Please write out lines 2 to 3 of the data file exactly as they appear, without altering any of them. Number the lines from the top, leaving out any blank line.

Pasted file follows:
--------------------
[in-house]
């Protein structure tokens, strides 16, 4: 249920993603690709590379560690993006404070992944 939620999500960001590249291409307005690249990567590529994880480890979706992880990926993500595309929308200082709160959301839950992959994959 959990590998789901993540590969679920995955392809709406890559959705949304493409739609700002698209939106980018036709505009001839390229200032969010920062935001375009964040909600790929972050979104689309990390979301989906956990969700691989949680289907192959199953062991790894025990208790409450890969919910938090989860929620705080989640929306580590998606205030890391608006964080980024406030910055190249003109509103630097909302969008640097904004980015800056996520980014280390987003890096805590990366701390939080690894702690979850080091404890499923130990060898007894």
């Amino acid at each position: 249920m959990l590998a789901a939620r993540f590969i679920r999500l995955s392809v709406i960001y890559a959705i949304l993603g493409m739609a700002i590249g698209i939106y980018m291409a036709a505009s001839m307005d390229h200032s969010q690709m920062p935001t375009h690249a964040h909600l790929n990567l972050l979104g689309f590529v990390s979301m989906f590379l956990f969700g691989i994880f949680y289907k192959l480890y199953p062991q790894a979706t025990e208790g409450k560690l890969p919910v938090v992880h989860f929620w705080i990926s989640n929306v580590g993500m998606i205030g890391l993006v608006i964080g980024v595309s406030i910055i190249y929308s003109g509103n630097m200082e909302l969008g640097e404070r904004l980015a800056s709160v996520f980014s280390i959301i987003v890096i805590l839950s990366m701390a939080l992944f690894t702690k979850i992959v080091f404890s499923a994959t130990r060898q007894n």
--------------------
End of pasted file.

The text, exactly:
């Protein structure tokens, strides 16, 4: 249920993603690709590379560690993006404070992944 939620999500960001590249291409307005690249990567590529994880480890979706992880990926993500595309929308200082709160959301839950992959994959 959990590998789901993540590969679920995955392809709406890559959705949304493409739609700002698209939106980018036709505009001839390229200032969010920062935001375009964040909600790929972050979104689309990390979301989906956990969700691989949680289907192959199953062991790894025990208790409450890969919910938090989860929620705080989640929306580590998606205030890391608006964080980024406030910055190249003109509103630097909302969008640097904004980015800056996520980014280390987003890096805590990366701390939080690894702690979850080091404890499923130990060898007894």
């Amino acid at each position: 249920m959990l590998a789901a939620r993540f590969i679920r999500l995955s392809v709406i960001y890559a959705i949304l993603g493409m739609a700002i590249g698209i939106y980018m291409a036709a505009s001839m307005d390229h200032s969010q690709m920062p935001t375009h690249a964040h909600l790929n990567l972050l979104g689309f590529v990390s979301m989906f590379l956990f969700g691989i994880f949680y289907k192959l480890y199953p062991q790894a979706t025990e208790g409450k560690l890969p919910v938090v992880h989860f929620w705080i990926s989640n929306v580590g993500m998606i205030g890391l993006v608006i964080g980024v595309s406030i910055i190249y929308s003109g509103n630097m200082e909302l969008g640097e404070r904004l980015a800056s709160v996520f980014s280390i959301i987003v890096i805590l839950s990366m701390a939080l992944f690894t702690k979850i992959v080091f404890s499923a994959t130990r060898q007894n």